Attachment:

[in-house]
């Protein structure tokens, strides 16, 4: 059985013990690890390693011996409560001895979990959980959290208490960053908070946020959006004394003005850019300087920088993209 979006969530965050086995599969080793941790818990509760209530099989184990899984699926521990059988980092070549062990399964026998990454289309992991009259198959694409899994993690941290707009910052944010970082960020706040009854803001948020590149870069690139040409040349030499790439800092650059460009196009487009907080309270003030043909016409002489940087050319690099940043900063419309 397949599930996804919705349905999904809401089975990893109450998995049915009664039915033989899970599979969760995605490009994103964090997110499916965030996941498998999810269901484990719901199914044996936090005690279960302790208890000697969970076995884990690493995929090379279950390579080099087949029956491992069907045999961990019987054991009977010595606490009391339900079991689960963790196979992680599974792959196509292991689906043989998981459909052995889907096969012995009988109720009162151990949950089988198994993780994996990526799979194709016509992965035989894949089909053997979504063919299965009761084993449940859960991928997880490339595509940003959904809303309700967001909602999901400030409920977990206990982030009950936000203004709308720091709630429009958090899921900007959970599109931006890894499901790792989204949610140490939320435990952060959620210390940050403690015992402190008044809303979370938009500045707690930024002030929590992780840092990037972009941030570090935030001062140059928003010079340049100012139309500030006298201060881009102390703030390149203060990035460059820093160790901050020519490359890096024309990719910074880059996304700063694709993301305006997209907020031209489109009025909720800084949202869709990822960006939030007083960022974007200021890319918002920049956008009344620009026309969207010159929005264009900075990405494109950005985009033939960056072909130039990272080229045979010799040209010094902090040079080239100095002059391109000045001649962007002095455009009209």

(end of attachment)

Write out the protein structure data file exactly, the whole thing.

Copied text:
[in-house]
């Protein structure tokens, strides 16, 4: 059985013990690890390693011996409560001895979990959980959290208490960053908070946020959006004394003005850019300087920088993209 979006969530965050086995599969080793941790818990509760209530099989184990899984699926521990059988980092070549062990399964026998990454289309992991009259198959694409899994993690941290707009910052944010970082960020706040009854803001948020590149870069690139040409040349030499790439800092650059460009196009487009907080309270003030043909016409002489940087050319690099940043900063419309 397949599930996804919705349905999904809401089975990893109450998995049915009664039915033989899970599979969760995605490009994103964090997110499916965030996941498998999810269901484990719901199914044996936090005690279960302790208890000697969970076995884990690493995929090379279950390579080099087949029956491992069907045999961990019987054991009977010595606490009391339900079991689960963790196979992680599974792959196509292991689906043989998981459909052995889907096969012995009988109720009162151990949950089988198994993780994996990526799979194709016509992965035989894949089909053997979504063919299965009761084993449940859960991928997880490339595509940003959904809303309700967001909602999901400030409920977990206990982030009950936000203004709308720091709630429009958090899921900007959970599109931006890894499901790792989204949610140490939320435990952060959620210390940050403690015992402190008044809303979370938009500045707690930024002030929590992780840092990037972009941030570090935030001062140059928003010079340049100012139309500030006298201060881009102390703030390149203060990035460059820093160790901050020519490359890096024309990719910074880059996304700063694709993301305006997209907020031209489109009025909720800084949202869709990822960006939030007083960022974007200021890319918002920049956008009344620009026309969207010159929005264009900075990405494109950005985009033939960056072909130039990272080229045979010799040209010094902090040079080239100095002059391109000045001649962007002095455009009209």